Current Issue
March, 2018
Volume 44, Number 1
21 February 2018
CNEWA staff

The video above, from 2017, offers a look at some of the young residents of the Dbayeh Refugee Camp in Lebanon. (video: CNEWA)

CNEWA’s regional director in Beirut, Michel Constantin, passed along this update on the Dbayeh Refugee Camp, which was established in the early 1950’s to shelter Palestinian refugees expelled during the 1948 Arab-Israeli war. CNEWA has been supporting an educational program at the camp, which is now helping Syrian children whose educational level is very low and who may need remedial studies and therapy in order to adapt and fit it.

Sometimes, the challenges can be quite daunting. Without help, the children could be doomed to become drop-outs. That could have been the fate for one young girl in particular — but Michel wanted us to know her story and how CNEWA’s support for this program had made a profound difference:

Sajida el Saleh is a 9-year-old Muslim Syrian girl from Aleppo who fled the war zone and found refuge in a small rented house on the edge of Dbayeh Camp. She lives with her parents and two brothers.

Following her admission in the second-grade remedial program for Syrian students in October 2016, Sajida was referred for a speech therapy assessment; the assessment showed written language difficulties. She had a weak ability to read and write, due to a variety of problems, including an inability to make the connection between certain letters and certain sounds.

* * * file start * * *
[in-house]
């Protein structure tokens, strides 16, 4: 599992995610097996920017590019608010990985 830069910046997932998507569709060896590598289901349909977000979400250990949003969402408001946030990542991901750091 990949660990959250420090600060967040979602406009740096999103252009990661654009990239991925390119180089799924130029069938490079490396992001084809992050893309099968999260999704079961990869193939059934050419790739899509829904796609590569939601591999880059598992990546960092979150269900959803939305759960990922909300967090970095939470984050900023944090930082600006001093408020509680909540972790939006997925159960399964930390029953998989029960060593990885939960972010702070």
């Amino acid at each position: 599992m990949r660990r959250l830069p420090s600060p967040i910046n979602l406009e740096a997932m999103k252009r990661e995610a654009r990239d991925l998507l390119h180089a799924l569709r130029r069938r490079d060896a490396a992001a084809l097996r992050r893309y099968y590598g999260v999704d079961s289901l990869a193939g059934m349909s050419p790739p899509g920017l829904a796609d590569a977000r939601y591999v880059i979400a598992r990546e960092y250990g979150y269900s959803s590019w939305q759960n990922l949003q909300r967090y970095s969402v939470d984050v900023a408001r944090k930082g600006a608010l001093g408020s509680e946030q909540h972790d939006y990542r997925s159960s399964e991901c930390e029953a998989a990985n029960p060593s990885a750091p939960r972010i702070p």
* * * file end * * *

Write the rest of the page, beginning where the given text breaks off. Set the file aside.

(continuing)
Throughout the academic year 2016-2017, Sajida followed speech therapy sessions to help her improve her pre-reading and writing skills. Through follow-ups, it was discovered that Sajida also had hearing difficulties. Her parents were advised to consult a specialist. The diagnosis showed hearing malfunction that required a hearing aid.

By the end of the school year, Sajida, started hearing properly. With the assistance of a speech therapist, she showed major improvements. She is now able to read syllables and words and form simple sentences easily.

The specialist follow-up, along with the skills improvement in reading and writing, enabled her to take the end-of-year exams and pass her class. Sajida was admitted to public school in the third grade.

The remedial program, with the psycho-social support, gave Sajida the opportunity to grow on many levels — physically, intellectually and socially.

There are now about 520 families living in the Dbayeh Refugee Camp, a growing number are Syrians with young children.